Introducing Dr Peter Wilson

My name is Dr Peter Wilson and I am a postdoctoral research assistant at the University of Liverpool. I have been working on various AKU projects now for nearly 10 years, from the development of an in vitro model of AKU, to gene replacement therapy. One aspect of my job requires me to collect the surgical samples from patients with AKU, (a role which I took over from Dr Adam Taylor).

The samples are used to further our understanding of the disease process, and ultimately, to try and find a mechanism for the reversal of pigment deposition. This process usually begins with patients expressing a desire to Lesley Harrison (Patient Support Manager) that they would not mind the excess tissue from their impending surgery to be used in our research. Lesley then contacts me, so that I can obtain patient written consent, which is a requirement under the Human Tissues Act 2004, as failure to do so could land me in very hot water!

I then liaise with the surgeon to make sure that they and the hospital are OK with me turning up on their doorstep on the day of the operation.

pete

Once I have been given approval by all parties, I will jump in my car early in the morning with some of my equipment for tissue storage in tow, to the hospital where the procedure is taking place. Between Adam and me, we have travelled the length and breadth of the country!

On our arrival back to the labs in Liverpool, we process the tissue for the various experiments that we have planned. This has lead directly to the publication of scientific papers, including:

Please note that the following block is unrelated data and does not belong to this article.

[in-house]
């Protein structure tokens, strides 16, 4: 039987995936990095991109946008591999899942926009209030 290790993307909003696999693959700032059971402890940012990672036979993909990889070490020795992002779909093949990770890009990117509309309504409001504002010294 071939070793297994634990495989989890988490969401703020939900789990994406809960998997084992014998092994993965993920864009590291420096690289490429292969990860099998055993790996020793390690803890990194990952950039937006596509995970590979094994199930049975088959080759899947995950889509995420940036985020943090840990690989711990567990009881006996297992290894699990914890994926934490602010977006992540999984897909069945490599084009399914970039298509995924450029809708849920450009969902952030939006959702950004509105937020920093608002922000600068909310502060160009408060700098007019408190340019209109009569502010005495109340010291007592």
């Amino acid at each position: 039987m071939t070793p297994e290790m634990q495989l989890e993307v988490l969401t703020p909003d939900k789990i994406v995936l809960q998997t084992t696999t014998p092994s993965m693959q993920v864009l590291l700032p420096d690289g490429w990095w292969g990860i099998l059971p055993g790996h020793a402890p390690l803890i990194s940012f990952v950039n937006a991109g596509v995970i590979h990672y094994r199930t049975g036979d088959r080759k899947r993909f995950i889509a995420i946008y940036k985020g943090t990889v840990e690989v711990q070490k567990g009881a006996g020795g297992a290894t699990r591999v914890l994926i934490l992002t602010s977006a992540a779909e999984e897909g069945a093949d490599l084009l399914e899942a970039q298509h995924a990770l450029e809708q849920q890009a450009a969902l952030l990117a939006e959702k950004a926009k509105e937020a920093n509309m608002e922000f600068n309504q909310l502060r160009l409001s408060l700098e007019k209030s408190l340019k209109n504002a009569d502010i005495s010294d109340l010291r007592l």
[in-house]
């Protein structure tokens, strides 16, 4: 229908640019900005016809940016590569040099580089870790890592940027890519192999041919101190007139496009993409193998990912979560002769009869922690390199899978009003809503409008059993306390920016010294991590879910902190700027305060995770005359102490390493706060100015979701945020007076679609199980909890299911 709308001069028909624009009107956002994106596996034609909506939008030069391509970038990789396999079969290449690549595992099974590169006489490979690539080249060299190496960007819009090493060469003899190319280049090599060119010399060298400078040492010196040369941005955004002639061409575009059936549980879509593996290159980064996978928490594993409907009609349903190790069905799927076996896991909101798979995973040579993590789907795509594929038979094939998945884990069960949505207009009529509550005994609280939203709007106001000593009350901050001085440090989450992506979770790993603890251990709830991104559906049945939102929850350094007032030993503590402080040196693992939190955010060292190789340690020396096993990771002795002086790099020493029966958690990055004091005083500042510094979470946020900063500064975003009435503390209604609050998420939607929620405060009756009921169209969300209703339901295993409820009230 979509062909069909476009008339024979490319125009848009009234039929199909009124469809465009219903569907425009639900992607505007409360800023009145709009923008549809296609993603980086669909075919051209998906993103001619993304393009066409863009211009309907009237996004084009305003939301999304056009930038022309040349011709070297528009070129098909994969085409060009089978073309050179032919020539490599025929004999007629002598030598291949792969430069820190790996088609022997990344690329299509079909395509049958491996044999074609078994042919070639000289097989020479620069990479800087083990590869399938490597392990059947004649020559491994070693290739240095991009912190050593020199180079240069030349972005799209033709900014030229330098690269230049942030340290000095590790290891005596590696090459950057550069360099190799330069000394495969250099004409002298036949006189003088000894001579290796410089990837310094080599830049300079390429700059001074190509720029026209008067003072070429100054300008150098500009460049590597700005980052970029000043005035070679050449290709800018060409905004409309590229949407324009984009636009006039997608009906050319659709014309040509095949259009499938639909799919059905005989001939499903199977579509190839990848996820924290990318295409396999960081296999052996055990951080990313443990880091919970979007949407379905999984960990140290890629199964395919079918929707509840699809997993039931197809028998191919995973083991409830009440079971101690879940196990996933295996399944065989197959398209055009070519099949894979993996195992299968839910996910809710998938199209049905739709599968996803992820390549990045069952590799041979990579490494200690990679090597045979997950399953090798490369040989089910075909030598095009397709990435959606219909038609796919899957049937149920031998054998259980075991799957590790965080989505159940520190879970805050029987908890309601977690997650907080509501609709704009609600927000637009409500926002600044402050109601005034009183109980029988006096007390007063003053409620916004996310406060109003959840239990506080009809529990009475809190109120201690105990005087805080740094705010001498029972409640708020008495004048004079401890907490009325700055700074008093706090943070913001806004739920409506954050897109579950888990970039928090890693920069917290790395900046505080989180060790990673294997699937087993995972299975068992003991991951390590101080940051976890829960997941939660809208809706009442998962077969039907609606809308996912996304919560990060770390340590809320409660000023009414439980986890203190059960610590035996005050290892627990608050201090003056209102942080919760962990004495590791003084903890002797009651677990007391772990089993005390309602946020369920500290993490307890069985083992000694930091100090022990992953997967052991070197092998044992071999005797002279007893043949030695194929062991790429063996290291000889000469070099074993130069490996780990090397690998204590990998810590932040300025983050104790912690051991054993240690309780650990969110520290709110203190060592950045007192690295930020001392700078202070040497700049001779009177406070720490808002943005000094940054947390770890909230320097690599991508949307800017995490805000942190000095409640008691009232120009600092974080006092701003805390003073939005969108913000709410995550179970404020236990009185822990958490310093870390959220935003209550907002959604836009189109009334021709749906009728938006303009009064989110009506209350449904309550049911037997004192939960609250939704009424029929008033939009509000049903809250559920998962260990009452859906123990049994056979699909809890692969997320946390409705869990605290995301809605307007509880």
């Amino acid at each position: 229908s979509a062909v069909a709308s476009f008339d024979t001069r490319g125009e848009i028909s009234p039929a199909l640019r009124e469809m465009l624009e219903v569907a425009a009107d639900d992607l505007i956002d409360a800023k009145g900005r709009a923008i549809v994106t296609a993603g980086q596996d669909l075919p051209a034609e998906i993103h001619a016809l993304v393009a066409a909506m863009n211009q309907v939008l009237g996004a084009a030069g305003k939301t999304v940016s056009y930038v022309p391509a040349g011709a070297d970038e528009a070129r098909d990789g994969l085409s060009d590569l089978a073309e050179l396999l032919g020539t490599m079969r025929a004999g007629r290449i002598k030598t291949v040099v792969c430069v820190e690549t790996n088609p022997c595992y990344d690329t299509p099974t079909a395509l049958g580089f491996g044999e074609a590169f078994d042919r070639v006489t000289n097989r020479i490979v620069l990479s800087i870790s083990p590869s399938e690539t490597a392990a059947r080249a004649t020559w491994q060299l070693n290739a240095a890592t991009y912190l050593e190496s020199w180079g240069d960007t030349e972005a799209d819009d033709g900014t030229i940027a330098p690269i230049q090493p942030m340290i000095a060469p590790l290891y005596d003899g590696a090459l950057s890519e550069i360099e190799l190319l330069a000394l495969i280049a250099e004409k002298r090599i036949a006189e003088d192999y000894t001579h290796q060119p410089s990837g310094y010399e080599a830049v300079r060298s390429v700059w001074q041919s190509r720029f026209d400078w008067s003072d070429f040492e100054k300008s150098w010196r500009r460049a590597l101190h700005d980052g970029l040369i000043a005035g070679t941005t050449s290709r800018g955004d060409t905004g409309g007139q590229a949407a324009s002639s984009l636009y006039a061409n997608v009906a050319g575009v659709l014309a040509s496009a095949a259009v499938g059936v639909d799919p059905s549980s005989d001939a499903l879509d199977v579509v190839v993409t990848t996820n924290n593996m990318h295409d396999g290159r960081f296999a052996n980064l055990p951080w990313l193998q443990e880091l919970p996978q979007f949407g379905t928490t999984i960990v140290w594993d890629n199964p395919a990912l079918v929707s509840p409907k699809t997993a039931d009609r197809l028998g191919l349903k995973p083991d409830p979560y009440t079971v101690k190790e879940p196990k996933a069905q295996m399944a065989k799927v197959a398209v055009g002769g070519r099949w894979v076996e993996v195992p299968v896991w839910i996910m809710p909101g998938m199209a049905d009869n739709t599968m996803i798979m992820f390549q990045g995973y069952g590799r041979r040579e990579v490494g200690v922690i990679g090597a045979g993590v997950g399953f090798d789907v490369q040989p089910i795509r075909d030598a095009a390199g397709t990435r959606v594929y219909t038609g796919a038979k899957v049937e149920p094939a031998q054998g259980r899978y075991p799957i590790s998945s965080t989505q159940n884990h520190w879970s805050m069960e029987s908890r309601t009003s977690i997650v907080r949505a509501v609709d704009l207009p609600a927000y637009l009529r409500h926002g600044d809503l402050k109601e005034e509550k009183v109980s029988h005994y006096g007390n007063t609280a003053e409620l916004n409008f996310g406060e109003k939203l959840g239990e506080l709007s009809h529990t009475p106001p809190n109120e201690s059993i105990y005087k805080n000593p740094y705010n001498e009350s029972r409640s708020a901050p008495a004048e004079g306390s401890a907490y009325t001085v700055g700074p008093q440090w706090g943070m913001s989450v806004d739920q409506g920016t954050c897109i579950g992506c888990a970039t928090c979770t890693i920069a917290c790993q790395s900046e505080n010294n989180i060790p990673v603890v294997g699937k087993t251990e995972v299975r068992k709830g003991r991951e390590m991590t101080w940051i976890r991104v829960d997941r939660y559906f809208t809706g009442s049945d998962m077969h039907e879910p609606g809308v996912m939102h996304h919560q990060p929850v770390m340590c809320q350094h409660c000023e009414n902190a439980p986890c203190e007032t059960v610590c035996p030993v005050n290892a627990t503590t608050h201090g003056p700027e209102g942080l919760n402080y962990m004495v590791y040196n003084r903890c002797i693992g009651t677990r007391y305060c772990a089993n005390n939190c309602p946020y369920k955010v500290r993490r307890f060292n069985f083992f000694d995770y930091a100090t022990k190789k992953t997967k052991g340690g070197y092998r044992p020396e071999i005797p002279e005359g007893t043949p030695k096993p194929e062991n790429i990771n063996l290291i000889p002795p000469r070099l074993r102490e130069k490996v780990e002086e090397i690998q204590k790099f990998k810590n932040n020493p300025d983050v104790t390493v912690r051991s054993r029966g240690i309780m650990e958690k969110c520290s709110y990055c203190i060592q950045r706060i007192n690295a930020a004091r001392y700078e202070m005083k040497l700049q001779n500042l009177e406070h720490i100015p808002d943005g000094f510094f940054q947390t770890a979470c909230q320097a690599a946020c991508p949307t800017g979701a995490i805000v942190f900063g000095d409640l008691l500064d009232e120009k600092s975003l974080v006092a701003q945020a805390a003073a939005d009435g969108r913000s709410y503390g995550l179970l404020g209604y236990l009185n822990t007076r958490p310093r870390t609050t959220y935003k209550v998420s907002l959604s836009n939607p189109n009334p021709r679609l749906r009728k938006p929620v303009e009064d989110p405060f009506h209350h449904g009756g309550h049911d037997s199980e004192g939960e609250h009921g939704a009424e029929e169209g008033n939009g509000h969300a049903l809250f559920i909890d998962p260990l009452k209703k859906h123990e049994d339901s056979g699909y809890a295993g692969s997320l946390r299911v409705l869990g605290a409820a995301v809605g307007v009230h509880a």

• “Ultrastructural examination of tissue in a patient with alkaptonuric arthropathy reveals a distinct pattern of binding of ochronotic pigment”
  • “The role of calcified cartilage and subchondral bone in the initiation and progression of ochronotic arthropathy in alkaptonuria”
  • “On fragmenting, densely mineralised acellular protrusions into articular cartilage and their possible role in osteoarthritis”

So, now hopefully you can see how valuable every AKU patients donated tissue is for our research, for which we are very grateful. I hope not to see you soon, at least not in hospital.

Take care and best wishes, Peter.

 

 
 

Welcome To DevelopAKUre


DevelopAKUre is a series of major international clinical trials, run by a consortium of 12 European partners. It aims to study a potential new drug, called nitisinone, and assess its potential effectiveness in treating the rare disease, alkaptonuria (AKU).

DevelopAKUre is co-funded by a grant from the European Commission. This website is run by a UK patient group, the AKU Society. Learn more about AKU on the AKU Society's What is AKU page.

 

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